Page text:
July 13, 2013
The UK government has conceded that it is falling significantly behind in its plans to create a modern workplace involving a more flexible working environment for public sector employees. The plans were outlined in the Civil Service Reform Plan a year ago with the aim to create a “decent working environment for all staff, with modern workplaces enabling flexible working”. However, a report released this week by Cabinet Office Minister Francis Maude confirms that the plans are now rated red, meaning they are significantly delayed or off track and that there is now a great deal of work that needs to be done to meet the stated aims of the plan. While some departments have made good progress, there is little cross-government work to meet the demands of the Government’s commitment.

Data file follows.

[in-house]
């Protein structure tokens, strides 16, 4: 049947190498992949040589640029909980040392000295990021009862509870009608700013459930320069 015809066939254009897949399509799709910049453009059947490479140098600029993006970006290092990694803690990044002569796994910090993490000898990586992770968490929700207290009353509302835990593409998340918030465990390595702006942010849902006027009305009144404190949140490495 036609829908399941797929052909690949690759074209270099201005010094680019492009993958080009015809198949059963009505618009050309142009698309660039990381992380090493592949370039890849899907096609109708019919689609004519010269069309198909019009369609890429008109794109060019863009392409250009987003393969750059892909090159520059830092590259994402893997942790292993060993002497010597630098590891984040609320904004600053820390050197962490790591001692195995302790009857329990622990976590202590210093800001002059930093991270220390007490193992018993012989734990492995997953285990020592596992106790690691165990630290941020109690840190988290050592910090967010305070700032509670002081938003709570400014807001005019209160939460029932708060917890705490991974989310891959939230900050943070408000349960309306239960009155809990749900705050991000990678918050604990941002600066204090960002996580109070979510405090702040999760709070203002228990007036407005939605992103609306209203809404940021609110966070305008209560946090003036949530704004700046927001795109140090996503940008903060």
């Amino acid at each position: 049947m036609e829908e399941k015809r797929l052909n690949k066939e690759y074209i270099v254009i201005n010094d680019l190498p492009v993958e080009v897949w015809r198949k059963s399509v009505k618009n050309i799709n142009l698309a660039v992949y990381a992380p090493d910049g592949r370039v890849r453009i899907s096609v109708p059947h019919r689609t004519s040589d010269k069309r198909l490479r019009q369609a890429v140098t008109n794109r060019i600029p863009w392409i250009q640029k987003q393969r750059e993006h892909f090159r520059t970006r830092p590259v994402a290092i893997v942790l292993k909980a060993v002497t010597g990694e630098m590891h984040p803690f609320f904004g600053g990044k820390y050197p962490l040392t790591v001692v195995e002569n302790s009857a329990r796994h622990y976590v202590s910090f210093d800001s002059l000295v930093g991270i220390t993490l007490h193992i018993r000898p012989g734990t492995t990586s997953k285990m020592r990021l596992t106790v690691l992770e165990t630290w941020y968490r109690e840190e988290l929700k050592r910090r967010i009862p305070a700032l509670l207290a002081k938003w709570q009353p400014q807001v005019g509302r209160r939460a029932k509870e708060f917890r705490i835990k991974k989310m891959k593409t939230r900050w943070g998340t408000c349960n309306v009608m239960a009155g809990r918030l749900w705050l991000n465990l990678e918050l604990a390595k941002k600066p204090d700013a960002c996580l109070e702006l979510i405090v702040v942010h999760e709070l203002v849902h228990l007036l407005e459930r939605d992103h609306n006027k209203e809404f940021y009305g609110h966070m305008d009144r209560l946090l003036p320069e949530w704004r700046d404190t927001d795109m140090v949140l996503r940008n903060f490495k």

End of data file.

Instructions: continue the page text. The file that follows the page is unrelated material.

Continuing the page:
The progress report identifies one of the underlying reasons as a lack of resources which has led to problems in specific areas such as skills development, private sector secondments, involvement of HR in implementation, modernising the workplace and shared services. The next key stage as the Government tries to get its plans back on track comes in September when a finalised implementation plan will be handed to a new team to execute.
The progress report claims that changes in the modernisation of workplaces would be effective by late 2013 with IT issues set as a priority. Flexible working guidelines will be published in the autumn and, once agreed, staff will be issued with passes that enable them to work in different buildings and locations.
Flexible working trials on this basis will begin during 2014, with the Cabinet Office set to be an exemplar department.